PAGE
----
American Journal of Respiratory Cell and Molecular Biology vol:5 issue:2 pages:163-9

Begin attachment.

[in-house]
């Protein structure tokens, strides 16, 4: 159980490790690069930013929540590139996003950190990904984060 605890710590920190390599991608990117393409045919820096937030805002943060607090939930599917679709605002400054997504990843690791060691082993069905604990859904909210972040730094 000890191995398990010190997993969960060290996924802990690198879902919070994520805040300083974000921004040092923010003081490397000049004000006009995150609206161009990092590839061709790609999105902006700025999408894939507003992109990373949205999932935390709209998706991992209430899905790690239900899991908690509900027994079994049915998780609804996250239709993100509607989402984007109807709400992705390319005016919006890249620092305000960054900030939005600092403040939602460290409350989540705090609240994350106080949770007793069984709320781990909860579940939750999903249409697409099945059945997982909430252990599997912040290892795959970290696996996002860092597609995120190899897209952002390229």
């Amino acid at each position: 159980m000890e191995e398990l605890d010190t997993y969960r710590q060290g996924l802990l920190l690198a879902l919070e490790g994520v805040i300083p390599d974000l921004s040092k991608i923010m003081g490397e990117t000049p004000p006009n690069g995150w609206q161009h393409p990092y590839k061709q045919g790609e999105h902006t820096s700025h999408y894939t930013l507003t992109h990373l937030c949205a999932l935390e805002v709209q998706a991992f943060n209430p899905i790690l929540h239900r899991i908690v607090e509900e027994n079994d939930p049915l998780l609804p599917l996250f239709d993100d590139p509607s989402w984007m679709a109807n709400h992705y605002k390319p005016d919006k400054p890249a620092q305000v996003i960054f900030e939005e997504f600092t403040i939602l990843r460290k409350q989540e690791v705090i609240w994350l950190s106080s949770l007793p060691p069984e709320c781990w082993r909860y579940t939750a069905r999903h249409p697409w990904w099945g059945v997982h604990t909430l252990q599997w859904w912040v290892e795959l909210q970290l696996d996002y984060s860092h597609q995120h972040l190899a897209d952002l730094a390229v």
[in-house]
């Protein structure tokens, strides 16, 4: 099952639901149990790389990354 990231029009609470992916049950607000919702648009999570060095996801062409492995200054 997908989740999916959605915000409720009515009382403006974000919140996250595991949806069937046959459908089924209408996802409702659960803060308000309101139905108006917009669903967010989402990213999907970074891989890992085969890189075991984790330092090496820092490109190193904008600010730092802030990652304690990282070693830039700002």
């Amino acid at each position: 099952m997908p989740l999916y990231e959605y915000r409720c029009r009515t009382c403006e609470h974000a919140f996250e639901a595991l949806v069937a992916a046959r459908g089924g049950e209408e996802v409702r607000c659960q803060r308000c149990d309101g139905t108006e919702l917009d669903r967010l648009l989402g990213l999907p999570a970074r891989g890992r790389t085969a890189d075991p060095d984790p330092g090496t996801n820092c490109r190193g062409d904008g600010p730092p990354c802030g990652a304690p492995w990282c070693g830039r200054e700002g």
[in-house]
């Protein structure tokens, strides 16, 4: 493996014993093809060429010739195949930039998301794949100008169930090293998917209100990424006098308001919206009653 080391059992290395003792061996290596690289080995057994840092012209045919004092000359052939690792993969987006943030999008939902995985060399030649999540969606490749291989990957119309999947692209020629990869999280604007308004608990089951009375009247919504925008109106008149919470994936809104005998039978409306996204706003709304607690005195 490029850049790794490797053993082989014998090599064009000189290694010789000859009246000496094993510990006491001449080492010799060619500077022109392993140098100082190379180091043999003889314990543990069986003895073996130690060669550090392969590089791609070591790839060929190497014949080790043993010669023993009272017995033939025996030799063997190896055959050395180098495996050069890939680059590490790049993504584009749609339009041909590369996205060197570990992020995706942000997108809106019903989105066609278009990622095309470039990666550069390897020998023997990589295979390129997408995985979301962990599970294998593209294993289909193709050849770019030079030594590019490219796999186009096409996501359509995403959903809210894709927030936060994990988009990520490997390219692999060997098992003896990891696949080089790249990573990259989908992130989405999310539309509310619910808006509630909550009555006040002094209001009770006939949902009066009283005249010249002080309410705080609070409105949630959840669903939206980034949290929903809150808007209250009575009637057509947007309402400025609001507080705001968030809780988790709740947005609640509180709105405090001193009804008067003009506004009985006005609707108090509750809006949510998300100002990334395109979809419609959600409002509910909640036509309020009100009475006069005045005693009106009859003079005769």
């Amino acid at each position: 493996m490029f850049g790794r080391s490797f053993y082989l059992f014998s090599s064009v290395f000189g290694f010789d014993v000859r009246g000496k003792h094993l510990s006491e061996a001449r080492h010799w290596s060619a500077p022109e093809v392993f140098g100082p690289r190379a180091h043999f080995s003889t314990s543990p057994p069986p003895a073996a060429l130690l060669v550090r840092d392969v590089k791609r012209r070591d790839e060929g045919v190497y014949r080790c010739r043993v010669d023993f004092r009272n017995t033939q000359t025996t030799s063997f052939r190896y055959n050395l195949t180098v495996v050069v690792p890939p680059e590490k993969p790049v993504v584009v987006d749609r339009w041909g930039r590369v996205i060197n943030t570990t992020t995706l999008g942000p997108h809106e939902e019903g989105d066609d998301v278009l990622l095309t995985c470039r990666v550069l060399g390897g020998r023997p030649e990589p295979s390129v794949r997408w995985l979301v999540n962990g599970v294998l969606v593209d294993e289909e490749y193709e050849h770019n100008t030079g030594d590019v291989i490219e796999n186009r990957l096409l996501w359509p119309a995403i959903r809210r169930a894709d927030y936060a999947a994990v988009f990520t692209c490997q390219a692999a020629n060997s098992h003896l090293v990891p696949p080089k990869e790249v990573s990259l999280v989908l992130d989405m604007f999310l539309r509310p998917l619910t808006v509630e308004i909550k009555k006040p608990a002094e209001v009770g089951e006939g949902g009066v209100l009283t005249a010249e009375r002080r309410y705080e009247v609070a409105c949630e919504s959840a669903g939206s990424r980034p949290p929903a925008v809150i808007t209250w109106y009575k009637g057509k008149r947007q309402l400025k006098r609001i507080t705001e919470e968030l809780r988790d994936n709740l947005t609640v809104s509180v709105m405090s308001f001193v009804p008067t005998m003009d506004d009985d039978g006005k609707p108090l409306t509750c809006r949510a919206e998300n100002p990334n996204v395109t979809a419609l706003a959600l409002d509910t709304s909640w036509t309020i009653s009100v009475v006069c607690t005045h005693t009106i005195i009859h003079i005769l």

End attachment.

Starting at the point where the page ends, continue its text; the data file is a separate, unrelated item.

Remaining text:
Cobalt, a metal with numerous industrial applications, has been associated with lung disease, an extreme form of which is an interstitial fibrosis. The biochemical mechanisms underlying this toxicity are not understood. In vitro studies have suggested that cobalt(II) ions are able to generate reactive oxidant species (possibly hydroxyl radical) in a reaction with hydrogen peroxide, and we have hypothesized that the occurrence of such an event in lung tissue, and the subsequent development of oxidative damage, may contribute to this pulmonary toxicity. The intratracheal instillation of CoCl2 into hamster lungs resulted after 3 h in decreased levels of reduced glutathione and increases in levels of oxidized glutathione and in the activity of the pentose phosphate pathway. These changes, which are compatible with the generation of oxidative stress, were reversed by 48 h at low Co2+ doses (1.0 to 1,000 micrograms/kg). Irreversible changes at higher doses coincided with the onset of pulmonary edema. Incubation of lung slices with CoCl2 (0.1 to 10 mM) resulted in time- and Co2+ concentration-dependent increases in levels of oxidized glutathione and protein-mixed disulfides and a decrease in reduced glutathione. A concentration-dependent stimulation of the pentose phosphate pathway was also observed. These changes preceded the detection of overt cell toxicity, as assessed by various biochemical parameters. These data indicate that thiol oxidation constitutes an early event in the pulmonary toxicity of cobalt(II) ions and are compatible with the hypothesis that the generation of oxidative stress may be of significance to the toxic process.